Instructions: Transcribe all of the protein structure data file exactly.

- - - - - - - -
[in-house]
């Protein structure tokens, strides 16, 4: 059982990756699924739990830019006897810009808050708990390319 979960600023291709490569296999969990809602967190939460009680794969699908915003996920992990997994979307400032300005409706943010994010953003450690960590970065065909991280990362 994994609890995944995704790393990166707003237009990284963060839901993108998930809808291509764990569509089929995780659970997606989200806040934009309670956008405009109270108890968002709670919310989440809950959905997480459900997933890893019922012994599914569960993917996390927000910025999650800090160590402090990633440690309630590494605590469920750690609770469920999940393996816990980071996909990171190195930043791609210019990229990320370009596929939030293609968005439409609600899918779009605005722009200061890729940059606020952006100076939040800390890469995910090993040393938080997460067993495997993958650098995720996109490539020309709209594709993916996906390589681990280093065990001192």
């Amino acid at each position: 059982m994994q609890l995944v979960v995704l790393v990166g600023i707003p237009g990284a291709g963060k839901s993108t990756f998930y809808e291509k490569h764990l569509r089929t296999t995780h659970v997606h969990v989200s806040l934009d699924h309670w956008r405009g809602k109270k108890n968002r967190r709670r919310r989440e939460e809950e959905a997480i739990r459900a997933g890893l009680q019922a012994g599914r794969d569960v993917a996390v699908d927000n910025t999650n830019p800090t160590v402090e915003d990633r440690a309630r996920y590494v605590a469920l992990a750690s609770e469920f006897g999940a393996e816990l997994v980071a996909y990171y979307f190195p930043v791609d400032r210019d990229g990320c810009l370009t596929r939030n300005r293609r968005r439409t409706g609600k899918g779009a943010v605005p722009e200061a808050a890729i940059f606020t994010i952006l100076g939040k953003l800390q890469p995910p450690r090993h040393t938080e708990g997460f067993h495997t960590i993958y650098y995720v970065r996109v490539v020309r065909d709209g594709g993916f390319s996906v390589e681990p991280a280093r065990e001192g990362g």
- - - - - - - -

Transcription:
[in-house]
């Protein structure tokens, strides 16, 4: 059982990756699924739990830019006897810009808050708990390319 979960600023291709490569296999969990809602967190939460009680794969699908915003996920992990997994979307400032300005409706943010994010953003450690960590970065065909991280990362 994994609890995944995704790393990166707003237009990284963060839901993108998930809808291509764990569509089929995780659970997606989200806040934009309670956008405009109270108890968002709670919310989440809950959905997480459900997933890893019922012994599914569960993917996390927000910025999650800090160590402090990633440690309630590494605590469920750690609770469920999940393996816990980071996909990171190195930043791609210019990229990320370009596929939030293609968005439409609600899918779009605005722009200061890729940059606020952006100076939040800390890469995910090993040393938080997460067993495997993958650098995720996109490539020309709209594709993916996906390589681990280093065990001192």
């Amino acid at each position: 059982m994994q609890l995944v979960v995704l790393v990166g600023i707003p237009g990284a291709g963060k839901s993108t990756f998930y809808e291509k490569h764990l569509r089929t296999t995780h659970v997606h969990v989200s806040l934009d699924h309670w956008r405009g809602k109270k108890n968002r967190r709670r919310r989440e939460e809950e959905a997480i739990r459900a997933g890893l009680q019922a012994g599914r794969d569960v993917a996390v699908d927000n910025t999650n830019p800090t160590v402090e915003d990633r440690a309630r996920y590494v605590a469920l992990a750690s609770e469920f006897g999940a393996e816990l997994v980071a996909y990171y979307f190195p930043v791609d400032r210019d990229g990320c810009l370009t596929r939030n300005r293609r968005r439409t409706g609600k899918g779009a943010v605005p722009e200061a808050a890729i940059f606020t994010i952006l100076g939040k953003l800390q890469p995910p450690r090993h040393t938080e708990g997460f067993h495997t960590i993958y650098y995720v970065r996109v490539v020309r065909d709209g594709g993916f390319s996906v390589e681990p991280a280093r065990e001192g990362g």